After a deadly plague kills most of the world's population, the remaining survivors split into two groups - one led by a benevolent elder and the other by a maleficent being - to face each other in a final battle between good and evil.
The small town of Haven becomes a hot-bed of inventions all run by a strange green power device. The whole town is digging something up in the woods, and only an alcoholic poet can discover... See full summary »
A young woman, while house-sitting for her Aunt, finds that one of the household's beloved dogs has died. Now she must take care of the body, according to the wishes of her Aunt. Based on a true story.
Television adaptation of Stephen King novel that follows a recovering alcoholic professor. He ends up taking a job as a winter caretaker for a remote Colorado hotel which he seeks as an opportunity to finish a piece of work. With his wife and son with him, the caretaker settles in, only to see visions of the hotel's long deceased employees and guests. With evil intentions, they manipulate him into his dark side which takes a toll on he and his family.Written by
Jack is writing a play in the miniseries and the book but in the film, it's not known what he came to the Overlook to write. See more »
In several outdoor scenes, it is snowing and there are large amounts of snow on the ground and trees in the foreground, but no snow on the roof of the Overlook Hotel, or on the trees and mountains in the background. See more »
Danny at the doctor's office; they briefly discuss Tony.
Brief scene with Danny and Jack conversing.
A brief scene where the Torrences step outside the hotel and observe that they are snowed in.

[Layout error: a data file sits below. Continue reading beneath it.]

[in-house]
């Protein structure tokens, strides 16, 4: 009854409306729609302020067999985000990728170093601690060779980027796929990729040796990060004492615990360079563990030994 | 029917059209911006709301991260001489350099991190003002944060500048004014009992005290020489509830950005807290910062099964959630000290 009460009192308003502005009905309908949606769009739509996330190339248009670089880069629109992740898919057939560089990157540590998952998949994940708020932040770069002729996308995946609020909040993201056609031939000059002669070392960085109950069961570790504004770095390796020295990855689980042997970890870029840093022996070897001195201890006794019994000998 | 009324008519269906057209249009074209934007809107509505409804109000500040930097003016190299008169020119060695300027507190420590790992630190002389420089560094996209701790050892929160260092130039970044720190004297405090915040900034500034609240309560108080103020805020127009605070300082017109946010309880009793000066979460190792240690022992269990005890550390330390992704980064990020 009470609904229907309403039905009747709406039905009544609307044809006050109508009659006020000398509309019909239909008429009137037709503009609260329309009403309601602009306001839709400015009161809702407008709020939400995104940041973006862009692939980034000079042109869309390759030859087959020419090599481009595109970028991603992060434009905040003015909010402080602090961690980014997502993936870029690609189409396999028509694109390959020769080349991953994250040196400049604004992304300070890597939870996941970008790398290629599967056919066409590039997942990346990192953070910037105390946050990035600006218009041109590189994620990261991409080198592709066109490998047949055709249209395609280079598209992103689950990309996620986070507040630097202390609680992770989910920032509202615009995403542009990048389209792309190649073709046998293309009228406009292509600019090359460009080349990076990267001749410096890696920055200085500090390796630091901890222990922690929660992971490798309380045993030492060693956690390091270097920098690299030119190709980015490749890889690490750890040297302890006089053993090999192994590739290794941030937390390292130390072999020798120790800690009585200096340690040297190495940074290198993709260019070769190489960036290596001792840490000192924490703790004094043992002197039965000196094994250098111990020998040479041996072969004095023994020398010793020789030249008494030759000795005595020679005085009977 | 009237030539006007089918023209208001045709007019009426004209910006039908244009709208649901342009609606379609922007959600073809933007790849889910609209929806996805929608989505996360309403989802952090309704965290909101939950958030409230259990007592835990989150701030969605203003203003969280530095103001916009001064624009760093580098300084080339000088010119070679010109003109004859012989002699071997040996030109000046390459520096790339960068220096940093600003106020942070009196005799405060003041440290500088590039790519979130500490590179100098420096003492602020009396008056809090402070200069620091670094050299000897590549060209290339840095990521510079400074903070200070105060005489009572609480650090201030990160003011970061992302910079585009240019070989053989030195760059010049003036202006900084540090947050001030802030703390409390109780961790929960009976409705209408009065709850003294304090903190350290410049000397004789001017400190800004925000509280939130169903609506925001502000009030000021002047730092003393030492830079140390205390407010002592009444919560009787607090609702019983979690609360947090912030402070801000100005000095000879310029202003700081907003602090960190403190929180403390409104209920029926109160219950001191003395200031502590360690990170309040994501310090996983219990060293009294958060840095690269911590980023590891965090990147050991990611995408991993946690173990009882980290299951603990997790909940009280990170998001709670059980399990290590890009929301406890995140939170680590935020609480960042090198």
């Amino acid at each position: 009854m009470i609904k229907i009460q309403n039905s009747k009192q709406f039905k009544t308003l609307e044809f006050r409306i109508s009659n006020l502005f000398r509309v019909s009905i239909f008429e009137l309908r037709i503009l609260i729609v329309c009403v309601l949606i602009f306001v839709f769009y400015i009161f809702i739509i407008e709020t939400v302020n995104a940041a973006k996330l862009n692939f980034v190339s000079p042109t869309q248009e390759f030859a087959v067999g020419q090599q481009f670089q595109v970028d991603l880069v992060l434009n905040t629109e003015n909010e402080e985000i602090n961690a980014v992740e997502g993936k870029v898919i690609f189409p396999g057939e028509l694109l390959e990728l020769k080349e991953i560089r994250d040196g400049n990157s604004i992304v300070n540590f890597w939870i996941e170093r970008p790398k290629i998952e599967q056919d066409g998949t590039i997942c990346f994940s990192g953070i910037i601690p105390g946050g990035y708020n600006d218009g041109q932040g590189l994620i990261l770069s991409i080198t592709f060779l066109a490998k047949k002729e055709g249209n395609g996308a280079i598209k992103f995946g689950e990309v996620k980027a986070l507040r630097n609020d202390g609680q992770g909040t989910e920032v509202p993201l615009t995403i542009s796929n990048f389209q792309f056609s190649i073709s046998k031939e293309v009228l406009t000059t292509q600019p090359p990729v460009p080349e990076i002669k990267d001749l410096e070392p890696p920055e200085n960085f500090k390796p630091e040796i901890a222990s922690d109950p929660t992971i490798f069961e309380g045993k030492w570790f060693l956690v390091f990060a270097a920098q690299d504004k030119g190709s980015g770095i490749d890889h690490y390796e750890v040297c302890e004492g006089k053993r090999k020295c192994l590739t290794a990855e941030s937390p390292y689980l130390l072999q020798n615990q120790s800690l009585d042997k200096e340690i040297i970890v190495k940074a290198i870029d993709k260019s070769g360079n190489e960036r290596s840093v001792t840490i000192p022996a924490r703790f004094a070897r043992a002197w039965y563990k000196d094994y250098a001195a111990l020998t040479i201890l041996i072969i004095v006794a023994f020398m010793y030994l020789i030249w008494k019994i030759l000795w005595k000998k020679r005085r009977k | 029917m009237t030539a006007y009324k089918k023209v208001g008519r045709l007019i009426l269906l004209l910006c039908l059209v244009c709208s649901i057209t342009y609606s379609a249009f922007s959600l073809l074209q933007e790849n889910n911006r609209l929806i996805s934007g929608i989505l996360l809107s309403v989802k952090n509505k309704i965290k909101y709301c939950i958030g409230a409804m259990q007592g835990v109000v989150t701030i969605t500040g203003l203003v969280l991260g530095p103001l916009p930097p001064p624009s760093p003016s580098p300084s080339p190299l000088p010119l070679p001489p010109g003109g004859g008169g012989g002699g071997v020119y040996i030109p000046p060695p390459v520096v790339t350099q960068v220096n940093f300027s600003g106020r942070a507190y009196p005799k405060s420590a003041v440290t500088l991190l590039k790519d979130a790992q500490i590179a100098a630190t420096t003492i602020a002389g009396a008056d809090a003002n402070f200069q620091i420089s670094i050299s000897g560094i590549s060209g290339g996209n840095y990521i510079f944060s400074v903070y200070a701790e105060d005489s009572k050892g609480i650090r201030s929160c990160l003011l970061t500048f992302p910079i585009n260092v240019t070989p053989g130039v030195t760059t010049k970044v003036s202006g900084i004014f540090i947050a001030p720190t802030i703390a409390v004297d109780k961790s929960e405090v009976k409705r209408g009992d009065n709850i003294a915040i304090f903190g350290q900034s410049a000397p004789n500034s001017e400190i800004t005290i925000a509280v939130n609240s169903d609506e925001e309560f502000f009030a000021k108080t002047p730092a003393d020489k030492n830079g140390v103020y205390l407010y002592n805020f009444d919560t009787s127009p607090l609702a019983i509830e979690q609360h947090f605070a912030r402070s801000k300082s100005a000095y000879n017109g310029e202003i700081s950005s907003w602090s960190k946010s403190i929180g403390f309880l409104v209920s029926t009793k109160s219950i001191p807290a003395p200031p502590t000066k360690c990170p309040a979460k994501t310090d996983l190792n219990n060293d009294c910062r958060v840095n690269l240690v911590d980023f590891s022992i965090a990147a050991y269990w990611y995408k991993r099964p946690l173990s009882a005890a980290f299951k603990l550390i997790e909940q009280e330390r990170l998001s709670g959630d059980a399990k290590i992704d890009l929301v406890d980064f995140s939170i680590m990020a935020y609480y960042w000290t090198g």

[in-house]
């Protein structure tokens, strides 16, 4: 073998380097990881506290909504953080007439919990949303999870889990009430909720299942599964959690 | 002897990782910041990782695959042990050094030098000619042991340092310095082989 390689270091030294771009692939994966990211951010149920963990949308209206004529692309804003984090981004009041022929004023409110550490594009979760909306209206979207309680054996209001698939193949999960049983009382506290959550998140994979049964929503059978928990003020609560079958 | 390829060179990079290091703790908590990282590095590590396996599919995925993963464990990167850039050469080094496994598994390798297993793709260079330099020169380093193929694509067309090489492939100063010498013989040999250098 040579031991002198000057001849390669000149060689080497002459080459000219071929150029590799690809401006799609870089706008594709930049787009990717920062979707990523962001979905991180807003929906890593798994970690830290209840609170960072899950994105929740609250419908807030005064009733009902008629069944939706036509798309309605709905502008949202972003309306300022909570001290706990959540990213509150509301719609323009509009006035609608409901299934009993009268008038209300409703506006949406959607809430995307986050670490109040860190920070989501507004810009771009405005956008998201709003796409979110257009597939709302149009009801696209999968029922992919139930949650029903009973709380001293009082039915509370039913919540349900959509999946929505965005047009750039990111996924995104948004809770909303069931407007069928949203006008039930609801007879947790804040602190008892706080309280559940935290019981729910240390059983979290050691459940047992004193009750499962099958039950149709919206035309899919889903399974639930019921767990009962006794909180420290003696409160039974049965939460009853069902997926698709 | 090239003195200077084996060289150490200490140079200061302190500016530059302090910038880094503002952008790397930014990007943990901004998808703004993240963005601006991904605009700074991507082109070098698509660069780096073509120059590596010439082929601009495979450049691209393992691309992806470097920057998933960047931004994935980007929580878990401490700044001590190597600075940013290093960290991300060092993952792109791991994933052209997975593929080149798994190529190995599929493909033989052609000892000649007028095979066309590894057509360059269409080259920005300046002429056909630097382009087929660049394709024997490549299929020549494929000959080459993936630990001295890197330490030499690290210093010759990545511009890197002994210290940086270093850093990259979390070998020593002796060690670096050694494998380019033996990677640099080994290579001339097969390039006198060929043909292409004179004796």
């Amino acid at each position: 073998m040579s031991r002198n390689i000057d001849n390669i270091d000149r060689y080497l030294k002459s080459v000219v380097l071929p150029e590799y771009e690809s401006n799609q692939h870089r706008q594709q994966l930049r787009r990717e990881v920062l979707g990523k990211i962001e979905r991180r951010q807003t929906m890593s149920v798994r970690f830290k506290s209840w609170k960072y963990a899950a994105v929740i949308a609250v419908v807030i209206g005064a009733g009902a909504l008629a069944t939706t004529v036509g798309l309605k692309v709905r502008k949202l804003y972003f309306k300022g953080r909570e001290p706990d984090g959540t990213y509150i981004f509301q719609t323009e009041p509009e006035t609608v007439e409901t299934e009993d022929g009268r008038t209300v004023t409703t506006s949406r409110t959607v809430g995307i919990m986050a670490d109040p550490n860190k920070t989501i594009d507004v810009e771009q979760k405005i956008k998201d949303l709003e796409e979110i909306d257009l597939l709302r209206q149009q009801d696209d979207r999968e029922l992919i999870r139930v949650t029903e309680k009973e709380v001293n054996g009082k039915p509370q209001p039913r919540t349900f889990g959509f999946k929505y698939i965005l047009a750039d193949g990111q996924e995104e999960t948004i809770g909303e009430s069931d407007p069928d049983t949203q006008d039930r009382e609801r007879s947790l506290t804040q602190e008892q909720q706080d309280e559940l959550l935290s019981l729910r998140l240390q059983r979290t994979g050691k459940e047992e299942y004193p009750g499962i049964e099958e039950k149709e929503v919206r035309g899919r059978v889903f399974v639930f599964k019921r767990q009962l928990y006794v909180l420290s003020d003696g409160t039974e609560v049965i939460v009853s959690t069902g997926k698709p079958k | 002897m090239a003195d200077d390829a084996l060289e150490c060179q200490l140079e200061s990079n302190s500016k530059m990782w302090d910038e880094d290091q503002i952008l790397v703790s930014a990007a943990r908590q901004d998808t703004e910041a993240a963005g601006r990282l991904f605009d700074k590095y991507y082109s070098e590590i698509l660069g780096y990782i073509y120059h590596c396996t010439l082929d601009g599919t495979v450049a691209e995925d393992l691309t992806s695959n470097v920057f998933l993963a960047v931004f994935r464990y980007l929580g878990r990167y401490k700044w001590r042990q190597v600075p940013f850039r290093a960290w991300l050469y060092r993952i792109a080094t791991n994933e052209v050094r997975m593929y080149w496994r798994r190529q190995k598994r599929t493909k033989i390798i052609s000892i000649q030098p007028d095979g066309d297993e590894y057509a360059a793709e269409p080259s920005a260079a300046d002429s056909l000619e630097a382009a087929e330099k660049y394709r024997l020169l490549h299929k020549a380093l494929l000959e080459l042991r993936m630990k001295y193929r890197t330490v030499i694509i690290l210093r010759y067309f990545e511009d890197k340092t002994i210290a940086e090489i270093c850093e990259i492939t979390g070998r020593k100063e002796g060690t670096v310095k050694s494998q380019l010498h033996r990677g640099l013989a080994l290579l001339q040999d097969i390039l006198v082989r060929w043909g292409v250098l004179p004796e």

A scene which originally occurred after the "217 lady" scene. Jack says that Wendy and Danny can leave the hotel ASAP and that he will stay. He also shows Wendy the lipstick he found, and describes how he believes Danny's strangle wounds were self-inflicted.
A fireside chat between Wendy and Danny, in which he tells her that he hears the ghosts in the hotel, talking, laughing, and screaming.
Two scenes which originally occurred after Jack is locked inside the vault. Wendy leaves Danny to get some food, and Danny tells her that he called to Dick. Then a scene in which Wendy returns and Danny says that Dick may not have heard him.
A brief scene showing Grady releasing Jack from the vault, and Jack exiting and grabbing the mallet.
A brief scene in which Danny encounters a female ghost, and he tells her he isn't afraid of her, that only his father can hurt him now. The ghost vanishes, and Jack then appears to "punish" him.
A climatic ballroom scene in which the "party guests" and the orchestra all melt in gruesome fashion.
An outtake featuring orchestra conductor Gage Creed (played by Stephen King) melting in gruesome fashion.
"The Shining" was supposed to be a great adaptation to the original book. I watched it in the hopes of seeing Stephen King (who wrote the script) do something new and fresh with the old concept. What I got was a mini-series full of "aw-shucks" dialogue and corny one-liners.
Steven Weber is wildly miscast as "Jack Torrence." Courtland Mead (who plays "Danny") isn't a bad actor but he's a little TOO cute for the role. Also, I liked the way Kubrick showed Tony (Danny's make-believe friend). It was slyly creepy. The guy who plays Tony in this movie is so corny he's funny.
The mini-series, as a whole, has a brand new feel but the music, visuals, dialogue, relationships, you name it, weren't as good as in the 1980 version of the story. If you like more light, mainstream stuff, you might enjoy this mini-series. Personally, I think you were right, Stanley. They SHOULD have left it alone.
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